Bet on a Brazilian Salsa
Latin Americans play football like they Salsa. For those of you that follow football (that`s soccer to the Americans), remember the way in which the Brazilians, led by the `irrepressible` Ronaldo came to the World Cup finals last year? The confidence, the flamboyance, the style. Hot favourites. You could be forgiven for thinking “here is a safe bet” – even though in the back of your mind you knew that at anytime they could be inexplicably prone to erratic and lacklustre performances.
Investing in the Latin American electricity market can at times seem like betting on the Brazilian football team or doing the Salsa – you`re not always on to a winner but the action is never dull. Indeed at the time of the World Cup and for much of 1997, all roads seemed to lead to Brazil. Latin America, with Brazil as the biggest economy, was the hot market. Then at the beginning of this year, Brazil was in a crisis after the depreciation of the Real. For a while projects were severely affected but now just six months later, the country has confounded critics by pulling out of recession so quickly. As Latin America`s biggest economy, analysts believe this will contribute to improving the outlook for the region`s economies.
In theory, this should be an active year for the main Latin American power markets. With increasing demand in most countries, suppliers should continue to see orders and things should also pick up for investors later in the year.
In Brazil the board of Brazilian energy group Furnas has approved its breakup into three separate companies. The sale of at least two of these companies could be carried out by the third quarter of this year. Furnas will be split into two generating companies and one transmission company, pending the approval of the company`s stockholders.
But remember last year`s attempt to sell two distributors spun off from Electropaulo? The government failed to attract a single buyer for one of them. The market will have its first test with this month`s (June) planned auction of Saelpa, the energy distribution company for Paraiba state. Saelpa went to the auction bloc last December but was not sold due to a lack of interest.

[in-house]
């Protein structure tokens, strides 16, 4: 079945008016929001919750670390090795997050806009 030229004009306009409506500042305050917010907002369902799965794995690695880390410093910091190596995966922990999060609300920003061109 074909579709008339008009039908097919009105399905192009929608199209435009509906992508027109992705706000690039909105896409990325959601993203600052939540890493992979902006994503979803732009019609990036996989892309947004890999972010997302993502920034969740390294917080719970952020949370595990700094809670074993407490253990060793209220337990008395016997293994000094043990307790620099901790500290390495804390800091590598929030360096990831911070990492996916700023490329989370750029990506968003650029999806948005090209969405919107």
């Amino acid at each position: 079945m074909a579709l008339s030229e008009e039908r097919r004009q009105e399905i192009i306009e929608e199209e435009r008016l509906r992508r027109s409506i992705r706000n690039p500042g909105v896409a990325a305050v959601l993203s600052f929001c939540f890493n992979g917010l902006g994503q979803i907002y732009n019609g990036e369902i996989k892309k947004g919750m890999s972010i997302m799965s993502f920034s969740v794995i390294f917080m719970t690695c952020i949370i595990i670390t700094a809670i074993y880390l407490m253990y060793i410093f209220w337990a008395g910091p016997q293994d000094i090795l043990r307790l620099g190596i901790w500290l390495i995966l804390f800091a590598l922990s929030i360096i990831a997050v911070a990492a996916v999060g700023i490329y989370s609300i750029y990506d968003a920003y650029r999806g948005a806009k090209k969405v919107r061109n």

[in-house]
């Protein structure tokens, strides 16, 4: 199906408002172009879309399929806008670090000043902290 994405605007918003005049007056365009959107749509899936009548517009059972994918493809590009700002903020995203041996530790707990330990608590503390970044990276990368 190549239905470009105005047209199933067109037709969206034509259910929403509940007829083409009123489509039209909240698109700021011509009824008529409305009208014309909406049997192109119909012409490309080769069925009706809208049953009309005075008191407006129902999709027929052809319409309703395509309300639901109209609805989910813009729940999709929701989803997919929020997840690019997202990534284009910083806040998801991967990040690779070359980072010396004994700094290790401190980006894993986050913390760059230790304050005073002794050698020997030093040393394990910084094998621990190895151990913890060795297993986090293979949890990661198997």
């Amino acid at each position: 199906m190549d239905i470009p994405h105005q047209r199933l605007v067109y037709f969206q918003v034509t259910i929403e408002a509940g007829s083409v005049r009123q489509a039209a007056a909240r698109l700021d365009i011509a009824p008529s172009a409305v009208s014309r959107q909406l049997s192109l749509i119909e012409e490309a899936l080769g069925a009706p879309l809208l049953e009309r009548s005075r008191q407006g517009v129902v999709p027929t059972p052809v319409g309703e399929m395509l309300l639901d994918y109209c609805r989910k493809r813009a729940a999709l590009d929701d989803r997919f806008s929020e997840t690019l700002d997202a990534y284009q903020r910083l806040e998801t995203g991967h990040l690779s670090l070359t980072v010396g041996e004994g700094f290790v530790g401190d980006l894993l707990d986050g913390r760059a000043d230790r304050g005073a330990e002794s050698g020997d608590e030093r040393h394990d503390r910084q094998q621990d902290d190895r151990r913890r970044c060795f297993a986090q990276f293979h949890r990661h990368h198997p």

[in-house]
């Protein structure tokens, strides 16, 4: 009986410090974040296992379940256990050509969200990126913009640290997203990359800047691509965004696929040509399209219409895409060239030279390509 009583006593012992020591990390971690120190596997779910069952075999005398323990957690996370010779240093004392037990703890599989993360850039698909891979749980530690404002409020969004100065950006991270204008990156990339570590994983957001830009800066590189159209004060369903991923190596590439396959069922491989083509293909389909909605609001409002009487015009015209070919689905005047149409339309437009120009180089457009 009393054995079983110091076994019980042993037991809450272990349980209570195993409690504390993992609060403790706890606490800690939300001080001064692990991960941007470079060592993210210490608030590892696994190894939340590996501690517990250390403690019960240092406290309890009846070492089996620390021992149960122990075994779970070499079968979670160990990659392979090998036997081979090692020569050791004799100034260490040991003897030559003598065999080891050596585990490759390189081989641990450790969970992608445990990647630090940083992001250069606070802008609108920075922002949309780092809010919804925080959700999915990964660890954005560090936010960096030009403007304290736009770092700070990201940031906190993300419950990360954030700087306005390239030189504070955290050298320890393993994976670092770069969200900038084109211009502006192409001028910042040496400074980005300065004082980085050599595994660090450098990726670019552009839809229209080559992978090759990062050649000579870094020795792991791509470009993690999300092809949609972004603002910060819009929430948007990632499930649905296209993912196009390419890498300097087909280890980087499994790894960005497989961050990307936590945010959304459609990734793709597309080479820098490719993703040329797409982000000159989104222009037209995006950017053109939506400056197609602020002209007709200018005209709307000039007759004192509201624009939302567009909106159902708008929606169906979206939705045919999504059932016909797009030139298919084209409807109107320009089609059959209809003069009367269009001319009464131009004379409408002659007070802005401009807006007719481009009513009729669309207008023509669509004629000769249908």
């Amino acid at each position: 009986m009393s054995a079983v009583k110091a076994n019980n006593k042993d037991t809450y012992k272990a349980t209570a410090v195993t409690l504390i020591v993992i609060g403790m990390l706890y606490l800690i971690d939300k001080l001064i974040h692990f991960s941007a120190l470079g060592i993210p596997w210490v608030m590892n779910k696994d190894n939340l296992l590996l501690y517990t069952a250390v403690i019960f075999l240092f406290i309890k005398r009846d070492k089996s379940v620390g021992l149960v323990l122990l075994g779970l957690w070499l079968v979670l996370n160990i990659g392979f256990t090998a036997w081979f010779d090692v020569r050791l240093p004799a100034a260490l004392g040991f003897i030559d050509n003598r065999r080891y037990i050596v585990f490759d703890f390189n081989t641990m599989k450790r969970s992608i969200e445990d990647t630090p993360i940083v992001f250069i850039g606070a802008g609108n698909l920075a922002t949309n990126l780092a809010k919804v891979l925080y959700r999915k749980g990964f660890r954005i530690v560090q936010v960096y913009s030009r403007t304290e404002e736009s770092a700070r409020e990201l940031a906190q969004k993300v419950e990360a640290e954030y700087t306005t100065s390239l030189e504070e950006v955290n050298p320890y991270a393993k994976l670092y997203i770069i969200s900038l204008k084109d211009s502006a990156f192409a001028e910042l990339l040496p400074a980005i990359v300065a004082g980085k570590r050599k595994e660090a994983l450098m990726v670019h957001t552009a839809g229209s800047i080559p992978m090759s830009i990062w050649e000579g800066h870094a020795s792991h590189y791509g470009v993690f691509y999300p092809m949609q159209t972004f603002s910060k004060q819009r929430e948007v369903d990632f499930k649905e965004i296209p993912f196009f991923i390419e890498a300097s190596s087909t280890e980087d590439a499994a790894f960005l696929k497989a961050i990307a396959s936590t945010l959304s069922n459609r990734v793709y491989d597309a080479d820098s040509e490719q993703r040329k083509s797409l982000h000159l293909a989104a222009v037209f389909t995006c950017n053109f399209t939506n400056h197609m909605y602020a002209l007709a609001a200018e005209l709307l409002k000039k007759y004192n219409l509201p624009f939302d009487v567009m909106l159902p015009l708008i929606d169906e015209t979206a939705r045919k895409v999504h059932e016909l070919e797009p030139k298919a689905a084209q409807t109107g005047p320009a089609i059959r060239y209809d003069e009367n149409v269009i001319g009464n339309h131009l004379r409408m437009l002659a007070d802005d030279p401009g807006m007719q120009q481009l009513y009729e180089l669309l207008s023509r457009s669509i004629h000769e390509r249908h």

Unlike the sometimes uncertain Brazilian market, Argentina, according to a Datamonitor report, is seen as the most attractive region for IPP investment. This was because it is seen to have the best planning and approval process. But it will be interesting to see what happens as it assesses the consequences of a possible currency flotation.
Peru, meanwhile, quashed fears that it might reverse its privatization programme with the announcement that it would sell a series of electricity companies next year. The country had come in for criticism of post-privatization fuel and electricity price increases.
Venezuela has managed to find a compromise. Its power companies have reached an agreement with the government to increase rates over the next two months by less than they were authorised to do last December. The agreement marks an attempt by the government to soften the social impact of price increases while guaranteeing a reasonable rate of return to investors. In line with this agreement the country said electricity utilities Enelco, Enerven and Enelbar will be completely privatized this year.
Despite the uncertainties in the region, investors are never put off for long. In May Spanish utilities group Endesa finally ended a long-running battle to gain control of Chilean energy group Empresa Nacional de Electricidad (Endesa Chile). In the largest ever stock operation in Chile, Endesa bought 30 per cent of Endesa Chile through Enersis, its Latin American investment vehicle. The deal has made Endesa Spain the leading player in Latin America`s markets. Endesa Chile owns or controls generating assets in Argentina, Brazil, Chile, Colombia and Peru.
Further, according to a report by The Financial Times/Andersen Consulting, Brazil (along with China and India) was ranked at the top of a list of countries in which companies from America`s midwest plan to make investment over the next five years.
So it seems to be a question of keeping the faith. Like South American football, Latin America usually turns out to be a good bet. But like the Salsa, expect many twists and turns. And remember, in the World Cup I lost money on Brazil.